The Modi years witnessed disastrous economic reforms such as demonetisation (the withdrawal of 86% of the currency in circulation), hasty implementation of the Goods and Services Tax (GST) and the sheer reluctance on part of the state to enact structural domestic reforms.
According to the World Economic Forums 2019 Global Competitiveness Report India has been placed at the 68th position, well behind most of the RCEP countries. India’s producers face higher costs of productions, red tape and relatively high taxes. India suffers from a cost advantage in terms of energy, capital and credit. Most of its Industries suffer from inverted duty structures whereby raw materials are subjected to higher duties and the finished goods come in at a lower duty or sometimes at zero duty. Hence, goods manufactured by domestic industries become uncompetitive against foreign goods. The current structure of the Goods and Services Tax (GST) does not provide for any refund of credit accumulation with regard to differential tax rates. India has inflexible and complex land and labor laws. To top it all, an overvalued Rupee.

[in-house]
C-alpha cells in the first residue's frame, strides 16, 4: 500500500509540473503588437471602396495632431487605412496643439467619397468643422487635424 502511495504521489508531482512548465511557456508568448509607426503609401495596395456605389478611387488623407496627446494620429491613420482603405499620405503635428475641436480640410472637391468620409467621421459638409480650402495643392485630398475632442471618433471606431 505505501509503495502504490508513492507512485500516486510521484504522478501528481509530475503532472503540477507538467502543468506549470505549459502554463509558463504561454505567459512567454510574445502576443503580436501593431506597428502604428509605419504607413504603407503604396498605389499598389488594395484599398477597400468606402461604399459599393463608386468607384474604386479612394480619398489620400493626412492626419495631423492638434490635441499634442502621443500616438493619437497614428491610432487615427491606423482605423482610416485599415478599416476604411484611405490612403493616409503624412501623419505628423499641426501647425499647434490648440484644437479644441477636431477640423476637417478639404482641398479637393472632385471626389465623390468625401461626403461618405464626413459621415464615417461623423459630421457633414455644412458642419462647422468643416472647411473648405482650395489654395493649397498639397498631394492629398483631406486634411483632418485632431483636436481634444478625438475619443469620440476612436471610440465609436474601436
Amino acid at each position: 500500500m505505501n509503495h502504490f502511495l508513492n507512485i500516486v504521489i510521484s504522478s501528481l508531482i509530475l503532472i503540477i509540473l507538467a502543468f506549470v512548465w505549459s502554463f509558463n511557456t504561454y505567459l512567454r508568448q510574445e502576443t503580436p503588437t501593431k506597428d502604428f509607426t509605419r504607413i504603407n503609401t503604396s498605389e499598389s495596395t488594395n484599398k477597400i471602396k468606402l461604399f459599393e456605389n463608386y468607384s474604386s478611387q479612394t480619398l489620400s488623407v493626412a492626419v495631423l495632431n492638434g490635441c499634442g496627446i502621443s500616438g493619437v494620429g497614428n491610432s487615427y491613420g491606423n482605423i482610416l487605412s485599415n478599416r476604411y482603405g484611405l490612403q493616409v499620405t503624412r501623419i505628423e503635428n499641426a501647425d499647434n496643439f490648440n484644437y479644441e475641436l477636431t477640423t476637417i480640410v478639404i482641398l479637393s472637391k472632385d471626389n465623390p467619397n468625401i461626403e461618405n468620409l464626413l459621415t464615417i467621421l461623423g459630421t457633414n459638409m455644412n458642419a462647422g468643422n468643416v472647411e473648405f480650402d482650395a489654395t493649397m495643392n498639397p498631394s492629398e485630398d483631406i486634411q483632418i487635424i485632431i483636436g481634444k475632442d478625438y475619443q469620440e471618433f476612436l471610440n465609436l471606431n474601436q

Domestic Reform as an Outcome of This Missed Opportunity:
India had the chance to be further integrated into global value chains which would have resulted in an increased employment rate, higher growth, reduction in poverty and greater economic and political clout. This move has left India bereft of pursuing its ambition as a global manufacturing hub, something which PM Modi had highlighted in his first term. It also is a setback to India’s look East policy and reduces its geopolitical clout in the region.
India can no longer depend upon its export subsidy schemes to enhance competition after its recent lose in a WTO case, which ruled that most of India’s export subsidy schemes as illegal on the US’s complaint. The WTO’s dispute settlement panel rejected India’s claim, that it was exempted from the prohibition on export subsidies under the provisions of the WTO’s agreement on Subsidies and Countervailing Measures (SCM). India now will have to withdraw certain export subsidies which will have a dire impact on its traders whose companies are currently receiving billions in the form subsidies on an annual basis.
India’s GDP growth rate has slipped to over a six-year low of 4.5% in the September quarter. The former ‘fastest growing economy’ is now witnessing a major economic slowdown. It is now felicitous for India to undertake structural domestic reforms, both for the current and future prosperity of the nation. But will the government wake up from its deep slumber? Time will only tell.